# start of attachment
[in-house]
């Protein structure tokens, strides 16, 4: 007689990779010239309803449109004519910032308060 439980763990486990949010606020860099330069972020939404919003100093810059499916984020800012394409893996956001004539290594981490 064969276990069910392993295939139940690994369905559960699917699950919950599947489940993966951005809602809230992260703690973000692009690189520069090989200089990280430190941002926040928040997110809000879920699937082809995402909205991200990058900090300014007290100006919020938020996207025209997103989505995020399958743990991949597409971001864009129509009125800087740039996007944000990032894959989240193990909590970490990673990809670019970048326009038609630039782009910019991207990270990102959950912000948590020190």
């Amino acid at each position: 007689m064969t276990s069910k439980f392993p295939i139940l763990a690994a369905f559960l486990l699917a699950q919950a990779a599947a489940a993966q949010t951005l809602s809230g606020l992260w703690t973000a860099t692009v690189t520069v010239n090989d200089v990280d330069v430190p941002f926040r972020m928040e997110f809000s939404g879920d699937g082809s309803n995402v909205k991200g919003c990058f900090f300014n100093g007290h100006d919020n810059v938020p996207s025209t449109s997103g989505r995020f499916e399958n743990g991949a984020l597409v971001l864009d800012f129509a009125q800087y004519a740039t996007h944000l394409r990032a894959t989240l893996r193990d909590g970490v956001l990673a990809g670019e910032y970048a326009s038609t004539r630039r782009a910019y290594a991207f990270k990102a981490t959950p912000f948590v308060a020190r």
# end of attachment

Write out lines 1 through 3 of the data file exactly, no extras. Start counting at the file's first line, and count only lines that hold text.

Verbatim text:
[in-house]
């Protein structure tokens, strides 16, 4: 007689990779010239309803449109004519910032308060 439980763990486990949010606020860099330069972020939404919003100093810059499916984020800012394409893996956001004539290594981490 064969276990069910392993295939139940690994369905559960699917699950919950599947489940993966951005809602809230992260703690973000692009690189520069090989200089990280430190941002926040928040997110809000879920699937082809995402909205991200990058900090300014007290100006919020938020996207025209997103989505995020399958743990991949597409971001864009129509009125800087740039996007944000990032894959989240193990909590970490990673990809670019970048326009038609630039782009910019991207990270990102959950912000948590020190």
């Amino acid at each position: 007689m064969t276990s069910k439980f392993p295939i139940l763990a690994a369905f559960l486990l699917a699950q919950a990779a599947a489940a993966q949010t951005l809602s809230g606020l992260w703690t973000a860099t692009v690189t520069v010239n090989d200089v990280d330069v430190p941002f926040r972020m928040e997110f809000s939404g879920d699937g082809s309803n995402v909205k991200g919003c990058f900090f300014n100093g007290h100006d919020n810059v938020p996207s025209t449109s997103g989505r995020f499916e399958n743990g991949a984020l597409v971001l864009d800012f129509a009125q800087y004519a740039t996007h944000l394409r990032a894959t989240l893996r193990d909590g970490v956001l990673a990809g670019e910032y970048a326009s038609t004539r630039r782009a910019y290594a991207f990270k990102a981490t959950p912000f948590v308060a020190r």